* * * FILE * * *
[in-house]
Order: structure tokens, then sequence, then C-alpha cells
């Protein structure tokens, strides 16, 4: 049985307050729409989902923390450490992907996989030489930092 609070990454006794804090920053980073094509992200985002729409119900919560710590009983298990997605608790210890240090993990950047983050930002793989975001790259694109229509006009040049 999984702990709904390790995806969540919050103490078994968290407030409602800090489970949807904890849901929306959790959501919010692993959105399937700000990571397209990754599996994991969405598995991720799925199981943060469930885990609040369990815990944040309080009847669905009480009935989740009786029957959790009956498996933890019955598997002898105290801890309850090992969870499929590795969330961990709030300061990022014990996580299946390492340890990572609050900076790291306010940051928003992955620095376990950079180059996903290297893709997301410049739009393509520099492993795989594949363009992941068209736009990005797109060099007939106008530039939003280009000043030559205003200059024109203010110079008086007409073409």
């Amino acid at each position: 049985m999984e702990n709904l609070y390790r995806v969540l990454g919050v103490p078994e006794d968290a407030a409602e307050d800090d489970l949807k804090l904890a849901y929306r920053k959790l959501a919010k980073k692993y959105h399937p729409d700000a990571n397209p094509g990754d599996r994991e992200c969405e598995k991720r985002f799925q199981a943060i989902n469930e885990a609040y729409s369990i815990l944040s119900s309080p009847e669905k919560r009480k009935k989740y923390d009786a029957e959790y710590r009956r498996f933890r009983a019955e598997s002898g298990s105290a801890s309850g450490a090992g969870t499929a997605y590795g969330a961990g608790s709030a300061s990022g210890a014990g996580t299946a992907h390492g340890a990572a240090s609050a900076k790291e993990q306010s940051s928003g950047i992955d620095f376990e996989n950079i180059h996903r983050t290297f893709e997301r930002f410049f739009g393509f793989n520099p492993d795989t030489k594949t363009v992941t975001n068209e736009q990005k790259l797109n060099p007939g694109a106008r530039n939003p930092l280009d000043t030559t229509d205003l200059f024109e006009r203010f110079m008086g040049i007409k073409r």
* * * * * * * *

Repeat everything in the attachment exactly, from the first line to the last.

[in-house]
Order: structure tokens, then sequence, then C-alpha cells
């Protein structure tokens, strides 16, 4: 049985307050729409989902923390450490992907996989030489930092 609070990454006794804090920053980073094509992200985002729409119900919560710590009983298990997605608790210890240090993990950047983050930002793989975001790259694109229509006009040049 999984702990709904390790995806969540919050103490078994968290407030409602800090489970949807904890849901929306959790959501919010692993959105399937700000990571397209990754599996994991969405598995991720799925199981943060469930885990609040369990815990944040309080009847669905009480009935989740009786029957959790009956498996933890019955598997002898105290801890309850090992969870499929590795969330961990709030300061990022014990996580299946390492340890990572609050900076790291306010940051928003992955620095376990950079180059996903290297893709997301410049739009393509520099492993795989594949363009992941068209736009990005797109060099007939106008530039939003280009000043030559205003200059024109203010110079008086007409073409």
């Amino acid at each position: 049985m999984e702990n709904l609070y390790r995806v969540l990454g919050v103490p078994e006794d968290a407030a409602e307050d800090d489970l949807k804090l904890a849901y929306r920053k959790l959501a919010k980073k692993y959105h399937p729409d700000a990571n397209p094509g990754d599996r994991e992200c969405e598995k991720r985002f799925q199981a943060i989902n469930e885990a609040y729409s369990i815990l944040s119900s309080p009847e669905k919560r009480k009935k989740y923390d009786a029957e959790y710590r009956r498996f933890r009983a019955e598997s002898g298990s105290a801890s309850g450490a090992g969870t499929a997605y590795g969330a961990g608790s709030a300061s990022g210890a014990g996580t299946a992907h390492g340890a990572a240090s609050a900076k790291e993990q306010s940051s928003g950047i992955d620095f376990e996989n950079i180059h996903r983050t290297f893709e997301r930002f410049f739009g393509f793989n520099p492993d795989t030489k594949t363009v992941t975001n068209e736009q990005k790259l797109n060099p007939g694109a106008r530039n939003p930092l280009d000043t030559t229509d205003l200059f024109e006009r203010f110079m008086g040049i007409k073409r």